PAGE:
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Paving the way to full public participation in the drafting of a new constitution for Turkey

Motion for a resolution | Doc. 12931 | 09 May 2012

Mr Ertuğrul KÜRKÇÜ, Turkey, UEL ; Ms Karin ANDERSEN, Norway, UEL ; Ms Þuriður BACKMAN, Iceland, UEL ; Mr Jim DOBBIN, United Kingdom, SOC ; Mr Tuur ELZINGA, Netherlands, UEL ; Mr Jean-Claude FRÉCON, France, SOC ; Ms Annette GROTH, Germany, UEL ; Mr Andrej HUNKO, Germany, UEL ; Mr Tiny KOX, Netherlands, UEL ; Mr Jean-Paul LECOQ, France, UEL ; Mr George LOUKAIDES, Cyprus, UEL ; Mr Bernard MARQUET, Monaco, ALDE ; Sir Alan MEALE, United Kingdom, SOC ; Mr Patrick MORIAU, Belgium, SOC ; Mr Joseph O'REILLY, Ireland, EPP/CD ; Ms Maureen O'SULLIVAN, Ireland, UEL ; Mr Grigore PETRENCO, Republic of Moldova, UEL ; Mr François ROCHEBLOINE, France, EPP/CD ; Mr Jim SHERIDAN, United Kingdom, SOC ; Mr Nikolaj VILLUMSEN, Denmark, UEL

Turkey, in accordance with Parliamentary Assembly Resolution 1380 (2004), is moving towards a new constitution. The “Constitutional Reconciliation Commission” of the Turkish Parliament will present the first draft for public discussion in the forthcoming months.

The Assembly welcomes the Turkish Parliament’s historic initiative to base its constitution on the guidelines laid down by the Council of Europe.

Nevertheless, the Assembly believes that in the run-up to the public debate, Turkey should provide broader opportunities for public participation and freedom of expression, association, assembly and demonstration which do not necessarily require a constitutional change.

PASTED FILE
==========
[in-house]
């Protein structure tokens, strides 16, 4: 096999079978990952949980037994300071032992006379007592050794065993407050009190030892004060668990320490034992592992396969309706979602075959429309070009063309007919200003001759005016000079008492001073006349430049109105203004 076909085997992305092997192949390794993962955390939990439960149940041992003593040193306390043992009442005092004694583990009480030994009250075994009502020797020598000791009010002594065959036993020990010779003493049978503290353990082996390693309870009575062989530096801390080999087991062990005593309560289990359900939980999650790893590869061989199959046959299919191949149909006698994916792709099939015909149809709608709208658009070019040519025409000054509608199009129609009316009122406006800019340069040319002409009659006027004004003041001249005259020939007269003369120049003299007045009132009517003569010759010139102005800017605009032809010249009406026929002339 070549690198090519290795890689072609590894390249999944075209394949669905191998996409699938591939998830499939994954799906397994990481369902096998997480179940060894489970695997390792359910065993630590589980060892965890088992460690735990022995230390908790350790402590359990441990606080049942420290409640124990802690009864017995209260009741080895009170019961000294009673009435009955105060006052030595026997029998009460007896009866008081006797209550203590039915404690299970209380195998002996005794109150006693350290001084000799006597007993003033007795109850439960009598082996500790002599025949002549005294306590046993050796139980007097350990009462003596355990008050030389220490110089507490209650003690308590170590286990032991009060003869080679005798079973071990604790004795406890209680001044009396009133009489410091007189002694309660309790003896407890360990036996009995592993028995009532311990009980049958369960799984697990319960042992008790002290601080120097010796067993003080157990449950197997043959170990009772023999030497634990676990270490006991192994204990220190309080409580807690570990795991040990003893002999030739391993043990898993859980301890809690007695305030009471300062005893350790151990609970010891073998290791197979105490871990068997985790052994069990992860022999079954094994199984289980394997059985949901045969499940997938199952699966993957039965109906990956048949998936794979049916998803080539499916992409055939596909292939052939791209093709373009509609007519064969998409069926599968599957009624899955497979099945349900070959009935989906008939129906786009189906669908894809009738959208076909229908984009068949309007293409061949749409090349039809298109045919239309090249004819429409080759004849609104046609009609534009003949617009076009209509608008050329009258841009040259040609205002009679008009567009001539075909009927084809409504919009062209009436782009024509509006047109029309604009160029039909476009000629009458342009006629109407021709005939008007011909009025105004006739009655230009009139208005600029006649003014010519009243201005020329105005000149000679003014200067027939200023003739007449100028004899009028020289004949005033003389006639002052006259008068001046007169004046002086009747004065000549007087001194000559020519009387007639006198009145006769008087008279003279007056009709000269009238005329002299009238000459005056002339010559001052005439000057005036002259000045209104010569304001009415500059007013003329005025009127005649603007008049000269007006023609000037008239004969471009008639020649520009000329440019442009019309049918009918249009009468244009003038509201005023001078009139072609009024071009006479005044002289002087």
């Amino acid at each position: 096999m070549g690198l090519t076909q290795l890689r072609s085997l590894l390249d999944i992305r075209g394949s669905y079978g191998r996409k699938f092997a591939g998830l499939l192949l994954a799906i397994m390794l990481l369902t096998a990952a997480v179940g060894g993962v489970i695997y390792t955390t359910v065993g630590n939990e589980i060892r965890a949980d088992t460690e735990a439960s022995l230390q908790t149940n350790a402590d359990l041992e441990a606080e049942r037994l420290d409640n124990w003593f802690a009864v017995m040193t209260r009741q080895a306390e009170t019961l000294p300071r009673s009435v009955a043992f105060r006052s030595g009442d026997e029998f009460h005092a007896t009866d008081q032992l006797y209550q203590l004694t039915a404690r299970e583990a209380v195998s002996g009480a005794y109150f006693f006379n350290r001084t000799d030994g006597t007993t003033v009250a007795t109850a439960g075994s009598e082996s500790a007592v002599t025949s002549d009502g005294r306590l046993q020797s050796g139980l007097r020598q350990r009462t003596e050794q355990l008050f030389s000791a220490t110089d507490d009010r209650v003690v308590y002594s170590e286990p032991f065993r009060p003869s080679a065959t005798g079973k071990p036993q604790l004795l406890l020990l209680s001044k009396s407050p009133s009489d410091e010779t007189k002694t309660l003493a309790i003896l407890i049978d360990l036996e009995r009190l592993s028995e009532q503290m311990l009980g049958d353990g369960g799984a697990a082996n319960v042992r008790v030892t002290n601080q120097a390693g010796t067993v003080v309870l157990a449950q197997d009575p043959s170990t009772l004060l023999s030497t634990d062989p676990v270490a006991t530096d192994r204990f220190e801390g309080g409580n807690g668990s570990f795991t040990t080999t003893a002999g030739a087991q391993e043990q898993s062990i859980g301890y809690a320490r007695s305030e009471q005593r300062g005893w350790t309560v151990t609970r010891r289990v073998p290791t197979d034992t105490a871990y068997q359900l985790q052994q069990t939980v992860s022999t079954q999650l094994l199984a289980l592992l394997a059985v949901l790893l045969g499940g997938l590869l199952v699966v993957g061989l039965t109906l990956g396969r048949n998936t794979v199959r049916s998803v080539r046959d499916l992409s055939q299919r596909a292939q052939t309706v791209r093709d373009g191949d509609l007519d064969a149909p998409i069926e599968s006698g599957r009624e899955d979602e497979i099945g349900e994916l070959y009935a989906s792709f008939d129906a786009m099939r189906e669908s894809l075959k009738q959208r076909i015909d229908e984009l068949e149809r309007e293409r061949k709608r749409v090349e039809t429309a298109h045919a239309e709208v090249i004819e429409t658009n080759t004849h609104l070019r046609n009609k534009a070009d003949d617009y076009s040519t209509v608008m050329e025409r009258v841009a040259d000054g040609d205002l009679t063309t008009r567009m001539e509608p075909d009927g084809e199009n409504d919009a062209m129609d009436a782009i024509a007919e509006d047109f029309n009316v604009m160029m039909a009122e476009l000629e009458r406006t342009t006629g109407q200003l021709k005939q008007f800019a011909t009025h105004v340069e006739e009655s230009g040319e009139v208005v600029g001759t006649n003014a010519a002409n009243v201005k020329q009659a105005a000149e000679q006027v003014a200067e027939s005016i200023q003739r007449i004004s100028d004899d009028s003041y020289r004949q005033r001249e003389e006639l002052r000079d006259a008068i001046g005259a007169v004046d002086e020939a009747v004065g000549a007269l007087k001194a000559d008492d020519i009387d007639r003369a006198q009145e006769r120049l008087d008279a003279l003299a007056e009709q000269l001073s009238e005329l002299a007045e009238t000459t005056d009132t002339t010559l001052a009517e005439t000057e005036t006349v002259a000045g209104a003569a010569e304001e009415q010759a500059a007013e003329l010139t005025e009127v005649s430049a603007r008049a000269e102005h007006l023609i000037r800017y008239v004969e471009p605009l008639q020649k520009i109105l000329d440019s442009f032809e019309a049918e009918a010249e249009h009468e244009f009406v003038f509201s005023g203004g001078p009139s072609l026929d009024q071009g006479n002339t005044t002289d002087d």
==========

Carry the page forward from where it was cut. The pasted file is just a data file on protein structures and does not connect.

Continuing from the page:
However, the continuation of the armed conflict in Turkey’s southeast provinces, the deaths of combatants and civilians, as well as reprisals against and persecution of the Kurdish activists and opposition groups across the country and the continued incarceration of 8 elected members of parliament will obviously have a negative impact on public participation and confidence in the constitutional debate.

Accordingly, the Assembly should call on Turkey to take urgent measures to gain public confidence and provide broader access for all citizens in Turkey to exercising their rights. The opinion of the Venice Commission should be sought and taken into account for such legislation.

These measures should include:

  • implementing a bilateral ceasefire and setting up an international supervision committee to investigate and report on possible breaches of the ceasefire;
  • taking all necessary steps to end the persecution of Kurdish politicians and opposition activists, release elected members of parliament, and allow persons in prison or on trial to participate in the political process;
  • amending the anti-terrorism laws, resulting in pre-trial detention orders, which stifle the free expression of political activists, journalists and human rights defenders.